Thursday, September 18, 2014

When freshman physics models fail

When we teach basic ac circuits in second semester freshman physics, or for that matter in intro to electrical engineering, we introduce the idea of an impedance, \(Z\), so that we can make ac circuit problems look like a generalization of Ohm's law.  For dc currents, we say that \(V = I R\), the voltage dropped across a resistor is linearly proportional to the current.  For reactive circuit elements and ac currents, we use complex numbers to keep track of phase shifts between the current and voltage.  Calling \(j \equiv \sqrt{-1}\), we assume that the ac current has a time dependence \(\exp(-j \omega t\).  Then we can say that the impedance \(Z\) of an inductor is \(j \omega L\), and write \(V = Z I\) for the case of an ac voltage across the inductor.

Where does that come from, though?  Well, it's really Faraday's law.  The magnetic flux through an inductor is given by \(\Phi = LI\).  We know that the voltage induced between the ends of such a coil is given by \(-d\Phi/dt = L (dI/dt) + (dL/dt) I\), and in an ordinary inductor, \(dL/dt\) is simply zero.  But not always!

Last fall and into the spring, two undergrads in my lab (aided by two grad students) were doing some measurements of inductors filled with vanadium dioxide powder, a material that goes through a sharp first-order phase transition at about 65 \(^{\circ}\)C from a low temperature insulator to a high temperature poor metal.  At the transition, there is also a change in the magnetic susceptibility of the material.  What I rather expected to see was a step-like change in the inductive response going across the transition, and an accompanying step-like change in the loss (due to resistive heating in the metal).  Both of these effects should be small (just at the edge of detection in our scheme).  Instead, the students found something very different - a big peak in the lossy response on warming, and an accompanying dip in the lossy response on cooling.  We stared at this data for weeks, and I asked them to run a whole variety of checks and control experiments to make sure we didn't have something wrong with the setup.  We also found that if we held the temperature fixed in the middle of the peak/dip, the response would drop off to what you'd expect in the absence of any peak/dip.   No, this was clearly a real effect, requiring a time-varying temperature to be apparent, and eventually it dawned on me what was going on:  we were seeing the other contribution to \(d\Phi/dt\)!  As each grain flicks into the new phase, it makes a nearly singular contribution to \(dL/dt\) because the transition for each grain is so rapid.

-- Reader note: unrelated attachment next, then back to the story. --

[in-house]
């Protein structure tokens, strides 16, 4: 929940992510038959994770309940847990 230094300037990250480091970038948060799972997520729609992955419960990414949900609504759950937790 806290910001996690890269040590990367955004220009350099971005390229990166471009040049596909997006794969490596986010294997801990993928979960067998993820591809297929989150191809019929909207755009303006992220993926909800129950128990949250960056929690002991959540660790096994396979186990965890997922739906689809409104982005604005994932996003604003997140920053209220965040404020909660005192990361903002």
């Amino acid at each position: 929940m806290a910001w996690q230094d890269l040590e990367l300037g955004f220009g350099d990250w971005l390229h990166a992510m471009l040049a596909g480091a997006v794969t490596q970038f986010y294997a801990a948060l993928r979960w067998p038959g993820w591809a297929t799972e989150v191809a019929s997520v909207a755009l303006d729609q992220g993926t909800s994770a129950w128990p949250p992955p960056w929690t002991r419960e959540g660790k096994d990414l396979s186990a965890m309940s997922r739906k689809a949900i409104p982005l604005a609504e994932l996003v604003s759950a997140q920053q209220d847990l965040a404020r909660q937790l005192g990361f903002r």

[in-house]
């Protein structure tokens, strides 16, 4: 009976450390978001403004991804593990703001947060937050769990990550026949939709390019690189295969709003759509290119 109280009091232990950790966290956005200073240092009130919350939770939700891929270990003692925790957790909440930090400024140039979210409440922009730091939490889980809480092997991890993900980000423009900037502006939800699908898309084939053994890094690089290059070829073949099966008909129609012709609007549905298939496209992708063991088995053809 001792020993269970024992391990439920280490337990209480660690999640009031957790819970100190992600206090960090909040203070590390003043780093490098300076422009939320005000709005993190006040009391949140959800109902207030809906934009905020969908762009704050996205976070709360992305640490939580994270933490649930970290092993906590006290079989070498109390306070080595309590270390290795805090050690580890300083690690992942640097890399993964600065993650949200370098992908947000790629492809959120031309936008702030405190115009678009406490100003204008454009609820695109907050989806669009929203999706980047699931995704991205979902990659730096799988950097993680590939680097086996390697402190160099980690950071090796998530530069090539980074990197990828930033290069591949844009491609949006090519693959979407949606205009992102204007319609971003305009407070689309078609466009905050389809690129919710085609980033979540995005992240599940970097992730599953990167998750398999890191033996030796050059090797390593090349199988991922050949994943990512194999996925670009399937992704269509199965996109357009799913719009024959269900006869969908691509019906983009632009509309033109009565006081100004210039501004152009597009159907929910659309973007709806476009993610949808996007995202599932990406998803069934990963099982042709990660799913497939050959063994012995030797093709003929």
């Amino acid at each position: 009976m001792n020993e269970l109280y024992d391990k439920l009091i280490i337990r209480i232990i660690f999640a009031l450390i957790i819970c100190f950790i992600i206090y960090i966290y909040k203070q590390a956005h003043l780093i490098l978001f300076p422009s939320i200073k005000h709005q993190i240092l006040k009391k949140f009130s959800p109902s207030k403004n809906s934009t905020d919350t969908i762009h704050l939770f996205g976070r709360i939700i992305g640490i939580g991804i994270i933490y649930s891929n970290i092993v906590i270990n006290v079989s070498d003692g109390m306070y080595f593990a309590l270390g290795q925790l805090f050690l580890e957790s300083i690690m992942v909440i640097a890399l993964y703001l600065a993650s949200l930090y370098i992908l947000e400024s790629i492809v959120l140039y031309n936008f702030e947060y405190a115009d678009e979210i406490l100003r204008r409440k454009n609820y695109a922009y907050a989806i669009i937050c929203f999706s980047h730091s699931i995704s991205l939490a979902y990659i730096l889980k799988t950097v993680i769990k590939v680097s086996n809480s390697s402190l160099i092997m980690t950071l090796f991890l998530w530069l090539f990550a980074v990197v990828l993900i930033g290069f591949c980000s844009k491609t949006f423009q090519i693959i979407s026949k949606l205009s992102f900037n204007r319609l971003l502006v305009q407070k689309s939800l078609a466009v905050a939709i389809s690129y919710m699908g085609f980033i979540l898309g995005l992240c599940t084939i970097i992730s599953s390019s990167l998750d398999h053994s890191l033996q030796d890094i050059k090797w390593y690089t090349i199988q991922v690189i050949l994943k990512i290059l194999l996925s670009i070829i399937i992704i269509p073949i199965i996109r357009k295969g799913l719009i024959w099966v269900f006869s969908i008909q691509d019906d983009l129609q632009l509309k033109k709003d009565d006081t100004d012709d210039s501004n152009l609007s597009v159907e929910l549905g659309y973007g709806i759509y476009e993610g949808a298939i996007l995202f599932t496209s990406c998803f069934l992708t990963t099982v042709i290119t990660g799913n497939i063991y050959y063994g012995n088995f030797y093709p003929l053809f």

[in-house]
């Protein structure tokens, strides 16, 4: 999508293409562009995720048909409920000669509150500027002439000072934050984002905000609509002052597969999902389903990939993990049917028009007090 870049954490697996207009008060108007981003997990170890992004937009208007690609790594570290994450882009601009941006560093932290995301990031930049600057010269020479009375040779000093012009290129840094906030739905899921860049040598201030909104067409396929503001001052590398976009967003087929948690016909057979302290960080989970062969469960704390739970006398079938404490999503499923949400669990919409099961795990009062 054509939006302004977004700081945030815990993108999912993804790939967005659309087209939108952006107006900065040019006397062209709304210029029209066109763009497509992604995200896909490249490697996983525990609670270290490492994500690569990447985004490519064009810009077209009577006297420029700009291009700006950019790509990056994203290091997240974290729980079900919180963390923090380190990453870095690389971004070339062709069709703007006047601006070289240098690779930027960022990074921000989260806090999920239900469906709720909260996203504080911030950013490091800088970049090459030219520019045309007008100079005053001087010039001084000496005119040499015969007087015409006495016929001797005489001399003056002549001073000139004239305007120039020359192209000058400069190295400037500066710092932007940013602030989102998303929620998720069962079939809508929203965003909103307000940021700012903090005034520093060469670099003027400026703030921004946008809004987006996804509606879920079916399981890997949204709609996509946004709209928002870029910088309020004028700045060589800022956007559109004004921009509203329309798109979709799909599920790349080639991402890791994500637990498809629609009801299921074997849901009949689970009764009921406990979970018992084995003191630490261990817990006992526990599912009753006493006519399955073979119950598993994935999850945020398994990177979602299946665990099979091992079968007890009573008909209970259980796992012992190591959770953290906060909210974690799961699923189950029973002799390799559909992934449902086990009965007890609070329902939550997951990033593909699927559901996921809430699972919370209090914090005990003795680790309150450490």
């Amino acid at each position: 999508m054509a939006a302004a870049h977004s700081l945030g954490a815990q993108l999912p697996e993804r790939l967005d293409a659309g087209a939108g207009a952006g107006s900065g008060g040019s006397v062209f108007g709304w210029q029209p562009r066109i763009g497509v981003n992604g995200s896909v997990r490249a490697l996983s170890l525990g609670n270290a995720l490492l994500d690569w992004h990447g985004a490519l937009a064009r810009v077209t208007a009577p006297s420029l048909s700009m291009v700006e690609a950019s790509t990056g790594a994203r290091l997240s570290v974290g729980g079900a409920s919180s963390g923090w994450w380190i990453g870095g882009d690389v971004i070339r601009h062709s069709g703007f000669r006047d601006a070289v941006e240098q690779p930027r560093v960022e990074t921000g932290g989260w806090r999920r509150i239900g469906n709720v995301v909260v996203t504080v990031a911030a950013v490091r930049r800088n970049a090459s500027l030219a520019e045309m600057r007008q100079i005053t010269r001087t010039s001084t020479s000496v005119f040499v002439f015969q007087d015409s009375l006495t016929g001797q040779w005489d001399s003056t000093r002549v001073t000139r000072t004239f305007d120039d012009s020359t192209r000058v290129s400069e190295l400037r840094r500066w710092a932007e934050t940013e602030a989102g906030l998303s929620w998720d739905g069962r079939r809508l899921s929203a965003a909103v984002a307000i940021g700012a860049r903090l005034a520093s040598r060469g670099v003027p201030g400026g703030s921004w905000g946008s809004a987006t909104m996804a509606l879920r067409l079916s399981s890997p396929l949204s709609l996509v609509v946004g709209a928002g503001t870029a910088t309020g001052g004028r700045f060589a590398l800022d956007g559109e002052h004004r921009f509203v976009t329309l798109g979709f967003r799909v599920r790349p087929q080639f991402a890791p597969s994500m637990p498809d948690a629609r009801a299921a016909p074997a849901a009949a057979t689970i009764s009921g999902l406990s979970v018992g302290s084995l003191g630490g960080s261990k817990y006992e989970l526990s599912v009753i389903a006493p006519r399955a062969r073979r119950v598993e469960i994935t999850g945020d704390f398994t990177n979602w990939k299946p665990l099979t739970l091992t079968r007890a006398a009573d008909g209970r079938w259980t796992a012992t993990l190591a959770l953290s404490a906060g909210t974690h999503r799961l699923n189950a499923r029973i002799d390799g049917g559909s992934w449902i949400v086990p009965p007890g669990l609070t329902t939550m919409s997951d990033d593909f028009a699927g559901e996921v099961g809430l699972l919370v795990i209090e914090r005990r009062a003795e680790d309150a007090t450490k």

This is analogous to the Barkhausen effect, where a pickup coil wrapped around a piece of, e.g., iron and wired into speakers produces pops and crackling sounds as an external magnetic field is swept.  In the Barkhausen case, individual magnetic domains reorient or domain walls propagate suddenly, also giving a big \(d\Phi/dt\).  In our version, temperature is causing sudden changes in susceptibility, but it's the same basic idea.

This was great fun to figure out, and I really enjoy that it shows how the simple model of the impedance of an inductor can fail dramatically if the material in the coil does interesting things.  The paper is available here.


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